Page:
Friday was the release date for two Google phones, called Droids, with Verizon Wireless. Both phones run Google’s Android Operating System and both look like they’re the start of some exciting mobile options for Verizon customers. Both phones, the Droid Eris by HTC and the Droid by Motorola, are both phones similar looking to an iPhone with large touch screen interfaces.
This is not surprising, as Apple’s iPhone is likely going to be the main competition for this new deal between Verizon and Google. The initial buzz surrounding these new Droids is positive. They’re powerful phones, with plenty of hard drive space and a good camera. They feature
QWERTY keyboards, WiFi, Flash, all the standard social application abilities, and a growing app library called Android Market. Predictably, the phones all include a full suite of Google features, such as Latitude, Gmail, Search and YouTube and Picasa. The Droid is supposedly the world’s thinnest QWERTY slider.
Presumably these are the first in a line of phones released for Verizon that will feature Google’s Android OS. Their main rival would appear to be the iPhone, and their first strike appears to be a good one. Apple has a head start, something that is very helpful in terms of available apps for download, but with the huge amount of Verizon customers now potential customers, I’m sure the Android Market will be growing fast. Couple this with the better coverage area and reception Verizon offers compared to AT&T and Apple could be in trouble.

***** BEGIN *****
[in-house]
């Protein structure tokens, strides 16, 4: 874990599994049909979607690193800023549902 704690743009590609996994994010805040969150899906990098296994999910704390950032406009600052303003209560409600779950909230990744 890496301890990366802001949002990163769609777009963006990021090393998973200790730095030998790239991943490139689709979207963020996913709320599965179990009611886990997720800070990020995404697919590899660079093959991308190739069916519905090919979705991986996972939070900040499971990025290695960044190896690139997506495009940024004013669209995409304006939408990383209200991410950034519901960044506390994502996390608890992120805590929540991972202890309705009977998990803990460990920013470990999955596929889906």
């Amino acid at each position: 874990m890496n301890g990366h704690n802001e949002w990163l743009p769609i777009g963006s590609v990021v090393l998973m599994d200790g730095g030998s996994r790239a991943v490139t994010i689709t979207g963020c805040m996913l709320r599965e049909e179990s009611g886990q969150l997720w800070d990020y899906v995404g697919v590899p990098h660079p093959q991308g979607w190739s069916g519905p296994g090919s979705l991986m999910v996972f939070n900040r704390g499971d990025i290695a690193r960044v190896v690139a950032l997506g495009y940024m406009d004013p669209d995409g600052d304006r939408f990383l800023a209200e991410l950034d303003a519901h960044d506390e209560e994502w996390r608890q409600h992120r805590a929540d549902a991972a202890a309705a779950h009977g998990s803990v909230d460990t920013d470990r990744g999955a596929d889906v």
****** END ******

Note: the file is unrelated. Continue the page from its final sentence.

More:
Still, these are the first Droids on the market. They are the version 1.0 of the Google and Verizon deal. Similar to the initial version of C3PO that Anakin Skywalker was working on in Episode One of Star Wars, these are the first thoughts of what a phone equipped with Google and Android can do. As they refine what a phone can, and should, do the Droids will be even more exciting. Much like generation one iPhones still can’t do SMS these Droids are the first step in a long process of development. There will likely be bugs, and quirks, and things that just don’t feel right. My initial thoughts on the bigger Droid were that it looked a little boxy, and not quite as sleek as it could be.
The main thing to note here is that Verizon customers never had an option for an iPhone, or a G1 Google phone. Whether it was contracts, perks, quality or loyalty keeping customers with Verizon, the choices were between a couple of blackberries and a handful of Windows Mobile smartphones. Few of those options compare to an iPhone, or these new Droids. Now Apple may be hurt by keeping the iPhone exclusively with AT&T, when millions more would’ve purchased one given the option with another carrier.